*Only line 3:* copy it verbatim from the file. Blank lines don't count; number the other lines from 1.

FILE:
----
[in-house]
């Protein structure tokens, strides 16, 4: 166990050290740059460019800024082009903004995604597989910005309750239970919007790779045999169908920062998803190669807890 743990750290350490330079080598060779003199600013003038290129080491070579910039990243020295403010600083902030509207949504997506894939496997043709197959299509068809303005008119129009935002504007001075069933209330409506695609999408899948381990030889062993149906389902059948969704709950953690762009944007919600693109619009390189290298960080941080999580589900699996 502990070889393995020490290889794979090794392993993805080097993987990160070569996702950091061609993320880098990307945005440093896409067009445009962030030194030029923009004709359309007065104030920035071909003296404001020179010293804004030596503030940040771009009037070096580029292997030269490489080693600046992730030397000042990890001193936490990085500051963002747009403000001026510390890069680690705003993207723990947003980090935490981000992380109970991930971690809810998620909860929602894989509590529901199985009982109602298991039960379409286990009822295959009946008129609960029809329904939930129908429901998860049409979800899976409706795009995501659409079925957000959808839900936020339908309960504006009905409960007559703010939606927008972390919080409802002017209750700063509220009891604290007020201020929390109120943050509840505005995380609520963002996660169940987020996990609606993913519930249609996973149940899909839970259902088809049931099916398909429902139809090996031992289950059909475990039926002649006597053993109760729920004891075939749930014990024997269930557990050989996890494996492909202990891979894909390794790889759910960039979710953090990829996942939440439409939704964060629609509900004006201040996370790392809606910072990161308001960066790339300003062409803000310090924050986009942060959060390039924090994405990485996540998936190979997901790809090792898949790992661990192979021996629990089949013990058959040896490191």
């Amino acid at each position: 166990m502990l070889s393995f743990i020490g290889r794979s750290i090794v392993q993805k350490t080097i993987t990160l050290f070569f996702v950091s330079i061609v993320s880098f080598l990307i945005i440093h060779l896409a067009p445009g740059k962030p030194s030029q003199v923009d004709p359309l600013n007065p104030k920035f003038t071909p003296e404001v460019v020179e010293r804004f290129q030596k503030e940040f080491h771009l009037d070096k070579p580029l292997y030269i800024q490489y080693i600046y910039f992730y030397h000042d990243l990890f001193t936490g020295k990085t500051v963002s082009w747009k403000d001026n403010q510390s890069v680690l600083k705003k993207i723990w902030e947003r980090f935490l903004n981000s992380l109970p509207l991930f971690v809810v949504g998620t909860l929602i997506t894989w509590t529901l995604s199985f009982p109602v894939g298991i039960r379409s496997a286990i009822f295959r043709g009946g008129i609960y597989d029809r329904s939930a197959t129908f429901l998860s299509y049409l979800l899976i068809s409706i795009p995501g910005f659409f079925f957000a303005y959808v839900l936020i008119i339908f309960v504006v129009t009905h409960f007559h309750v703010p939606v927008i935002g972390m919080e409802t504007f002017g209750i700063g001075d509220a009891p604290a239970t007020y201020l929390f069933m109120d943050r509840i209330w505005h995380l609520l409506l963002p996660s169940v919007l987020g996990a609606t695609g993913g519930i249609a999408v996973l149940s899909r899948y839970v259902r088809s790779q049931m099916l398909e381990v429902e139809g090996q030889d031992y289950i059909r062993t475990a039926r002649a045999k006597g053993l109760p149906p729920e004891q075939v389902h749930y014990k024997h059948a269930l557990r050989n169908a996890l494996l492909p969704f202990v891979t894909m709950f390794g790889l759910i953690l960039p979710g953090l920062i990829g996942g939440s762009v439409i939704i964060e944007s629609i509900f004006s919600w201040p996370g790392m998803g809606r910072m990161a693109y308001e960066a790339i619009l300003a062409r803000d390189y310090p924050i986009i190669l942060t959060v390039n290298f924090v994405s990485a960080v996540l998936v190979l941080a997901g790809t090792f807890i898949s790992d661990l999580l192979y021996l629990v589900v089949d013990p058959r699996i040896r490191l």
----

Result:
């Amino acid at each position: 166990m502990l070889s393995f743990i020490g290889r794979s750290i090794v392993q993805k350490t080097i993987t990160l050290f070569f996702v950091s330079i061609v993320s880098f080598l990307i945005i440093h060779l896409a067009p445009g740059k962030p030194s030029q003199v923009d004709p359309l600013n007065p104030k920035f003038t071909p003296e404001v460019v020179e010293r804004f290129q030596k503030e940040f080491h771009l009037d070096k070579p580029l292997y030269i800024q490489y080693i600046y910039f992730y030397h000042d990243l990890f001193t936490g020295k990085t500051v963002s082009w747009k403000d001026n403010q510390s890069v680690l600083k705003k993207i723990w902030e947003r980090f935490l903004n981000s992380l109970p509207l991930f971690v809810v949504g998620t909860l929602i997506t894989w509590t529901l995604s199985f009982p109602v894939g298991i039960r379409s496997a286990i009822f295959r043709g009946g008129i609960y597989d029809r329904s939930a197959t129908f429901l998860s299509y049409l979800l899976i068809s409706i795009p995501g910005f659409f079925f957000a303005y959808v839900l936020i008119i339908f309960v504006v129009t009905h409960f007559h309750v703010p939606v927008i935002g972390m919080e409802t504007f002017g209750i700063g001075d509220a009891p604290a239970t007020y201020l929390f069933m109120d943050r509840i209330w505005h995380l609520l409506l963002p996660s169940v919007l987020g996990a609606t695609g993913g519930i249609a999408v996973l149940s899909r899948y839970v259902r088809s790779q049931m099916l398909e381990v429902e139809g090996q030889d031992y289950i059909r062993t475990a039926r002649a045999k006597g053993l109760p149906p729920e004891q075939v389902h749930y014990k024997h059948a269930l557990r050989n169908a996890l494996l492909p969704f202990v891979t894909m709950f390794g790889l759910i953690l960039p979710g953090l920062i990829g996942g939440s762009v439409i939704i964060e944007s629609i509900f004006s919600w201040p996370g790392m998803g809606r910072m990161a693109y308001e960066a790339i619009l300003a062409r803000d390189y310090p924050i986009i190669l942060t959060v390039n290298f924090v994405s990485a960080v996540l998936v190979l941080a997901g790809t090792f807890i898949s790992d661990l999580l192979y021996l629990v589900v089949d013990p058959r699996i040896r490191l």